Looking for the ultimate in choice and power? The PC delivers.

    Instead, we get Microsoft and Apple trying to convince us of their tech godliness. Their solutions fit everyone’s needs every time! Honest! That’s why we have Microsoft fanboys getting scorned for trying to suggest that PCs are so easy to use while Apple fanboys get scorned for trying to add a bunch of stuff to the price of a PC that some users just don’t need for and suggesting their systems are more powerful than the PC equivalent.

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  • BrainwreckedTech 10:21 pm on April 5, 2009 Permalink | Reply
    Tags: , , , hardware, ,   

    What The Hell Happened To Dell? 

    BRAINWRECKED

    I remember when Dell was the gold standard of the PC industry. When my wife and I were dating, my now-father-in-law’s Dell desktop started having some trouble and they narrowed it down to some RAM. They sent him some new RAM sticks, only to have those sticks bork his computer. So they sent him a complete CPU/mobo/RAM replacement. Nary a complaint from him.

    Fast forward nearly 10 years. I regret recommending my brother go with Dell when looking for a laptop. His hard drive has failed on him for a second time. When he calls, it’s like pulling teeth. Everyone has a foreign accent which in itself is not a bad thing, but it’s obvious Dell has completely outsourced its tech support. It’s also obvious that these employees are struggling with a mess that Dell has created for them. Despite supplying the express service code during the IVR (Integrated Voice Response aka talking to a machine) interaction, the first rep asks for it again. The first tech then forwards the call to desktop hardware support. As this happens every freakin’ time, this is more systematic ineptitude than it is employee ineptitude. After the second tech forwards us to laptop hardware support, we’ve already wasted 25 minutes on the phone.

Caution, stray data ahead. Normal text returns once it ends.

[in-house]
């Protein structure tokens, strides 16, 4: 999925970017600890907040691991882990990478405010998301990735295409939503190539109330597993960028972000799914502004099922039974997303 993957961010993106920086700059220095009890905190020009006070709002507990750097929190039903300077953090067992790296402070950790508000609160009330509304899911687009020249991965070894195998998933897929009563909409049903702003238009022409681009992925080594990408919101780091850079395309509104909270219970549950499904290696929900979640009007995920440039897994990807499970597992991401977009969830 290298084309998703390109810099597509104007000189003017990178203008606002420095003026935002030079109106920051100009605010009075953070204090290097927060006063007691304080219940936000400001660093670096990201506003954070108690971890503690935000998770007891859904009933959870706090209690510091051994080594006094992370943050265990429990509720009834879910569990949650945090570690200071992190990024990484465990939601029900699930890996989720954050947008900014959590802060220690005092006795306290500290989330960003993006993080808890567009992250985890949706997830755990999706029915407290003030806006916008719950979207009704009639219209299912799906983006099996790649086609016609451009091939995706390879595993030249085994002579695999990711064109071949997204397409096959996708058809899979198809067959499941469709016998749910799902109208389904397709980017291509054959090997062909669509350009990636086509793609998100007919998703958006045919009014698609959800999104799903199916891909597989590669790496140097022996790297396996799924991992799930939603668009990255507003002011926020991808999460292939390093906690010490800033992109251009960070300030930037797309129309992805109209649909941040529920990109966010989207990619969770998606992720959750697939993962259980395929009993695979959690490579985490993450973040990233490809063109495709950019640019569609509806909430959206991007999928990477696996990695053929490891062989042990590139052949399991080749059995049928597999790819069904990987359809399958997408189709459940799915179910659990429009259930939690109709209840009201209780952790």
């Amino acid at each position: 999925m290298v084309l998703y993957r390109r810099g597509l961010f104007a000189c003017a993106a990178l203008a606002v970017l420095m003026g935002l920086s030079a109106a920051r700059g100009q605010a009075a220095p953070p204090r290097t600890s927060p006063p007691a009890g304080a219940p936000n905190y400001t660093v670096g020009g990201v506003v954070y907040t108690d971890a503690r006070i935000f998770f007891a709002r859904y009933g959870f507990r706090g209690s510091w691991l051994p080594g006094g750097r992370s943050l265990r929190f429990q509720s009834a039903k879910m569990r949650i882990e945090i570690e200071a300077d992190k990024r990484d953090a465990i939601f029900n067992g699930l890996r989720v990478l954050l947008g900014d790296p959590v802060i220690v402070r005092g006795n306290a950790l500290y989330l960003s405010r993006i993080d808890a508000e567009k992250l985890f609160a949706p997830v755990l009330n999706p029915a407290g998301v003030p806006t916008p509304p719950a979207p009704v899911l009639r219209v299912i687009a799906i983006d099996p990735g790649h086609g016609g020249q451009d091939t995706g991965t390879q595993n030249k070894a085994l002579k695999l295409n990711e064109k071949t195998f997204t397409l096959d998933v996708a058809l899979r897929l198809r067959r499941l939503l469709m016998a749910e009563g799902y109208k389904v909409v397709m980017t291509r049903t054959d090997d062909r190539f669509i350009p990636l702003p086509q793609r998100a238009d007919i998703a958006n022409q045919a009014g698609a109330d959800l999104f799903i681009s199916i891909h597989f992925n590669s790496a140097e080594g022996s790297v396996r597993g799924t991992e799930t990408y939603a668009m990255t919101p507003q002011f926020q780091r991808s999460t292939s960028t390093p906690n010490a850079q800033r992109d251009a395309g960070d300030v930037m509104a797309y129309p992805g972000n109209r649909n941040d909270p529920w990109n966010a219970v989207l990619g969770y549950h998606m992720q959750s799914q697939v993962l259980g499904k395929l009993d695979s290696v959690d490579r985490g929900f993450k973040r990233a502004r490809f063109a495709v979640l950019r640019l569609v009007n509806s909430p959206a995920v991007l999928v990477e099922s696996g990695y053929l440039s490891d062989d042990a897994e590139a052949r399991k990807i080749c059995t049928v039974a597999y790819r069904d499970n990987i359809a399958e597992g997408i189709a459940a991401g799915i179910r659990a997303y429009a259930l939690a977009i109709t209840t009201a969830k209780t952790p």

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  • BrainwreckedTech 1:47 am on January 30, 2009 Permalink | Reply
    Tags: audio, hardware, jack, , , ,   

    Can’t Monitor Your Mic-In? JACK To The Rescue! 

    jack-screenshot PROBLEM: I have my Xbox 360’s sound routed through my desktop PC via Line-In, but that requires the loud PC to be on. I wanted to switch to using my laptop instead, BUT THERE’S NO HARDWARE MIXING for mic-in, even though the mic-in on my laptop is stereo and therefore obviously doubles as line-in.

    SOLUTION: JACK Audio Connection Kit for Linux allows you to mix mic-in into your computer’s speaker-out via software mixing.

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  • BrainwreckedTech 2:12 am on December 23, 2008 Permalink | Reply
    Tags: , , , hardware, , , , , ,   

    EeePC and Ubuntu 8.10 

    Ubuntu Logo
    EeePC Logo

    Here we go again. The last time I installed Ubuntu (or rather, Xubuntu) onto Asus’ EeePC was a bit of ordeal. This time around, things are….still an ordeal unfortunately.

    First off, it seems people have a got a little fed up with Canonical and made their own kernel. (Behold the beauty of the GPL!) This kernel has all of the hardware modules the EeePC needs compiled in, including the modules for the wireless chipset (which are GPL and could be included for installation in the main distribution, but aren’t). Additionally, there’s an experimental lean version of the kernel that strips out modules that aren’t needed on the EeePC. Boot time is significantly improved, and overall performance also gets a slight boost with this kernel.

    Additionally, there’s now an eee-control package available that allows you to easily change settings like WiFi on/off and performance settings from a system tray applet, and there’s been more poking around with SSD performance. The old script that was developed is no longer needed.